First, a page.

Thoroughbred Horse

Most commonly seen on the racecourse, the Thoroughbred horse is considered a hot-blooded breed with spirit, agility, sensitivity and speed. Originating in 17th and 18th century England from three imported stallions, the Thoroughbred horse quickly spread throughout the world and today there are millions of this horse breed in existence.

While they are most commonly used in horse racing, Thoroughbreds are also popular for show jumping, dressage, hunting, polo and more. Their origins may lie in the UK, however today it is the United States which is the world’s largest producer of Thoroughbred horses.

Thoroughbred Horse History

The thoroughbred horse has its origins in 17th and 18th century England, at a time when horse racing was growing in popularity and breeding horses to race was an increasingly common practice. To create the Thoroughbred, three stallions of Barb, Turkomen and Arab descent were imported from the Middle East to Great Britain and bred with native mares. These stallions were the Bryerly Turk, the Darley Arabian, and the Godolphin Arabian.

As a result of this practice of importing horses from Eastern bloodlines to mate with native mares, the General Stud Book (GSB) was created in 1791. Only horses who can trace their origins back to these three Stallions may appear in the GSB.

Improvement of the Thoroughbred for racing continued throughout the centuries, and the breed has also been crossbred to improve or even create other breeds, such as the American Quarter Horse and the Anglo-Arabian.

Today, the Thoroughbred continues its work on the race tracks as well as taking part in a multitude of other equestrian sports. There are millions of Thoroughbred horses across the globe.


Thoroughbred Horse Size

Thoroughbreds stand at around 16 hands high, although it is not uncommon for the height of a Thoroughbred horse to range from 15hh to 17hh. Thoroughbred horses weigh in at between 450kg – 550kg.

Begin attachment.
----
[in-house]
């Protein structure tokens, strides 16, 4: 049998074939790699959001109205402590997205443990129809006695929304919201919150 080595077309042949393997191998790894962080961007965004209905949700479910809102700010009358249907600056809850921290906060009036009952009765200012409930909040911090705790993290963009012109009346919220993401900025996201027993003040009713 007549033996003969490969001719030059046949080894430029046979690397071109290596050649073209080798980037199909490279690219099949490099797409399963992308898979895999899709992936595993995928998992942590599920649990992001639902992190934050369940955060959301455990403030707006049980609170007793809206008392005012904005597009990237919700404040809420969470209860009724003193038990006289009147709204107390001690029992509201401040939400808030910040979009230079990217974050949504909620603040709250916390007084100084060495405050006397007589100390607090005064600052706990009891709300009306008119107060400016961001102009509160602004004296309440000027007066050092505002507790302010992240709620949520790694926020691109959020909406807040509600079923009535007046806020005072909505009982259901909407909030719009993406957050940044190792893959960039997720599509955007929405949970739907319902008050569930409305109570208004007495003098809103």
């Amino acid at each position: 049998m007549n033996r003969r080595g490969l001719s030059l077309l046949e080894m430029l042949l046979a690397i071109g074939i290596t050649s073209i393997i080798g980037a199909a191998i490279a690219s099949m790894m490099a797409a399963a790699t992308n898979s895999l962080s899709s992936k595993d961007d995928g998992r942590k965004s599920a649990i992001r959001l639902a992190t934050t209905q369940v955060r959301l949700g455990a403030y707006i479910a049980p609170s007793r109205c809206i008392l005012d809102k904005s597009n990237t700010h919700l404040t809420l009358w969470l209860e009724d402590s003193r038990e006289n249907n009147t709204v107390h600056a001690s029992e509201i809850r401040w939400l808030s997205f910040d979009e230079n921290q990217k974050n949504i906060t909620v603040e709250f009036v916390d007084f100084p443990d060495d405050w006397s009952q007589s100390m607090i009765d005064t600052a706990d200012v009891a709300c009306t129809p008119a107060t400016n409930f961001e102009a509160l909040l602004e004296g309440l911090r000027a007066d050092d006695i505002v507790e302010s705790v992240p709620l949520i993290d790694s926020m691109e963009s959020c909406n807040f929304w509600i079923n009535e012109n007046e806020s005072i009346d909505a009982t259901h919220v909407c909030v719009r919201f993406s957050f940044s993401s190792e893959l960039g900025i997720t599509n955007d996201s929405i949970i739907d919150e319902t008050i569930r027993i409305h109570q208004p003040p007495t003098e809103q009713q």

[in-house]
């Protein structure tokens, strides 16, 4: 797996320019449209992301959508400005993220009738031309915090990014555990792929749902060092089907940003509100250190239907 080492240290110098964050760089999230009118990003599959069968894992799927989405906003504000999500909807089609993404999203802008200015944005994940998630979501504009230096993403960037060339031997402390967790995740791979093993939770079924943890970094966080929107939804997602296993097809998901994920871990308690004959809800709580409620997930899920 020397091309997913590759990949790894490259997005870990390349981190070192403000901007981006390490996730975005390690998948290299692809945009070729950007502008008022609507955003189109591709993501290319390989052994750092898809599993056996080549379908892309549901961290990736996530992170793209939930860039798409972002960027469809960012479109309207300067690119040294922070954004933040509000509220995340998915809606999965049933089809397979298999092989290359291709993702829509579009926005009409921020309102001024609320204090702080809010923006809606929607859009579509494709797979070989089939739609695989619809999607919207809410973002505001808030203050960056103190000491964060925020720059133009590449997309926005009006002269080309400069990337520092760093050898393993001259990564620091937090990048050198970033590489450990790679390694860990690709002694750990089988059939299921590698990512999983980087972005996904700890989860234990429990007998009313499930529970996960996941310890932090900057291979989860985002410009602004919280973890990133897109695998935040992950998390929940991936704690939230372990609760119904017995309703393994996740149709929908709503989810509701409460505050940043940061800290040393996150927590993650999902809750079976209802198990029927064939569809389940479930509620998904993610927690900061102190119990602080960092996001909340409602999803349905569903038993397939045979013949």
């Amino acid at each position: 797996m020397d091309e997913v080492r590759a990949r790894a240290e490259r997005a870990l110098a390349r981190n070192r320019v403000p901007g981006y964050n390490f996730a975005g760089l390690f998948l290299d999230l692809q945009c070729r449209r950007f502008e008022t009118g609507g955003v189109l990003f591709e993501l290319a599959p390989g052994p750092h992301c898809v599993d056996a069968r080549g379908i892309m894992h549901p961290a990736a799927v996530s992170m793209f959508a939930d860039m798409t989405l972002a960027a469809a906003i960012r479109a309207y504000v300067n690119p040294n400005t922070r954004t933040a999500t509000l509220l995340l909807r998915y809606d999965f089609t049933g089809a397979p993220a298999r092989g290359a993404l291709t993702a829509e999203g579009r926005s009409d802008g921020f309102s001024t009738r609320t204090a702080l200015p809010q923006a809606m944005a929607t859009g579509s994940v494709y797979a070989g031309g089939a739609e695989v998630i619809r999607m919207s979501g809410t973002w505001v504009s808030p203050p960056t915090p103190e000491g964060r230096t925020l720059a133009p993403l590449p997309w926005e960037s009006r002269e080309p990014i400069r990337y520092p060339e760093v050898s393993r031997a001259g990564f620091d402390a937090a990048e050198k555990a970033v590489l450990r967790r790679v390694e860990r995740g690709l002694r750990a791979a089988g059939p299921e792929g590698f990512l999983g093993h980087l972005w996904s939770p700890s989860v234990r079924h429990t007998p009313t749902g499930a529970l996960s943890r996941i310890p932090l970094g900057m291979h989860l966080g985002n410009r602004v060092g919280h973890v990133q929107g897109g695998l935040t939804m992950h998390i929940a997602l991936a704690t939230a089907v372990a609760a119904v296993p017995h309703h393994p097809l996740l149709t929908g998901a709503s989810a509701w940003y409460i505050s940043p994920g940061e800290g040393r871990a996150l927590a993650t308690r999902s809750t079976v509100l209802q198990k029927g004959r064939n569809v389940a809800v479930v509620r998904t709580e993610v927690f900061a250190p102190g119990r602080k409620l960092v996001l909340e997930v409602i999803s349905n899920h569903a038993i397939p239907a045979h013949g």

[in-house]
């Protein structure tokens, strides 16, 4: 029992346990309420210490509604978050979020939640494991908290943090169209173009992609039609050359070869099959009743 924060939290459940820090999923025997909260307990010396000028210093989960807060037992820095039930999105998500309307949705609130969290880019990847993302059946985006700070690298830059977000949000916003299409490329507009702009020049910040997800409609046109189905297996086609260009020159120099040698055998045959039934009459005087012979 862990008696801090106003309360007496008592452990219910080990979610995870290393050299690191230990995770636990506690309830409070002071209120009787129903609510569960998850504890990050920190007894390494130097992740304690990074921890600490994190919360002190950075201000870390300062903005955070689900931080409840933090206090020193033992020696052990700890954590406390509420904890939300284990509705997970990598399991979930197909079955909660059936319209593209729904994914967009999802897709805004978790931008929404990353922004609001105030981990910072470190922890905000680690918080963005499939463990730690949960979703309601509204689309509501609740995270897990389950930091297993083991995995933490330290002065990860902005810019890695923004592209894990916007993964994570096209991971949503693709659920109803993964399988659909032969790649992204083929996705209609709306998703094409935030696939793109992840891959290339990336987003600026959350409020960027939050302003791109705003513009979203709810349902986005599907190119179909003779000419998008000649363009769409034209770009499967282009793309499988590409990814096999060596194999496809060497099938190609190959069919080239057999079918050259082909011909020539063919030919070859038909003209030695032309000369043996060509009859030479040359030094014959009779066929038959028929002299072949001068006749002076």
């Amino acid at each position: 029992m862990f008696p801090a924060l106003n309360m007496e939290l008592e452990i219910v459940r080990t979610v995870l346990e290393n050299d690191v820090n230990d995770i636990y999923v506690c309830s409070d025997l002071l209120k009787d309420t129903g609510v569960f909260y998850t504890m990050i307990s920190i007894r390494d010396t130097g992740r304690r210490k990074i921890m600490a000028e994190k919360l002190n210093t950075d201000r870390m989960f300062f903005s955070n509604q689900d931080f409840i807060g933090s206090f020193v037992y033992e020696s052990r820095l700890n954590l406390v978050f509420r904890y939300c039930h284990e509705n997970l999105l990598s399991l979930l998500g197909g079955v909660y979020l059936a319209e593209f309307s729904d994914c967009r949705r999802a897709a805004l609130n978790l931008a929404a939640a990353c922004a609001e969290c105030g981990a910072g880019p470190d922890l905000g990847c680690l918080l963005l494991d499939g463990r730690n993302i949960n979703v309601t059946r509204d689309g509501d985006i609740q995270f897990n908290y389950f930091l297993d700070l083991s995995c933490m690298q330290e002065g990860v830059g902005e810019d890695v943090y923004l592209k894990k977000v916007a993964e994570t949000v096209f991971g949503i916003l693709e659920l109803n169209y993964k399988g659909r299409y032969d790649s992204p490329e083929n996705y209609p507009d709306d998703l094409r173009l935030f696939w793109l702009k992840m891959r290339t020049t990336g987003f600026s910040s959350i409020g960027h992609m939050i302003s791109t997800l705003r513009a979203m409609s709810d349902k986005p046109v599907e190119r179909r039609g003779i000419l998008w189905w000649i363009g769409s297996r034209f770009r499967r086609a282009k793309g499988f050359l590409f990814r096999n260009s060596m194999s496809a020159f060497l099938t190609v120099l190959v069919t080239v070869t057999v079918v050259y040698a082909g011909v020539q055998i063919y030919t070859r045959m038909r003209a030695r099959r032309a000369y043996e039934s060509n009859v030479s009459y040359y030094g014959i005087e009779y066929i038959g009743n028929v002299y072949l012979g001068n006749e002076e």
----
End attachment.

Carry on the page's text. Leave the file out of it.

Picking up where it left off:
Thoroughbred Horse Appearance

The athletic Thoroughbred has a tall, slim appearance with a broad chest and a short back. Bred for speed, this horse breed displays a number of physical characteristics which facilitate this such as a lean body, long legs and a chiselled head. 

The most common Thoroughbred horse colours are black, brown, gray, bay and chestnut, while roan and palomino Thoroughbred horses are seen in the United States, albeit on a rarer occasion. 

Solid coloured Thoroughbred horses are preferred by breed registries, which do not recognise Thoroughbred horses with more than one colour on the body; white markings on the face and body are allowed but uncommon.

Thoroughbred Horse Diet and Nutrition

Thoroughbred horses are happy to eat a regular equine diet of quality hay, grain, vegetables and fruits. An athletic horse used for sport, the Thoroughbred has a fast metabolism and so can often require higher quantities of horse food to keep up with their high energy usage.

Unique Characteristics of a Thoroughbred Horse

Perhaps the most recognisable characteristic of the Thoroughbred horse is its impressive speed! These popular race horses can reach up to around 44 miles per hour, with a Thoroughbred by the name of Winning Brew holding the title of the fastest racehorse with a speed of 43.97mph over two furlongs.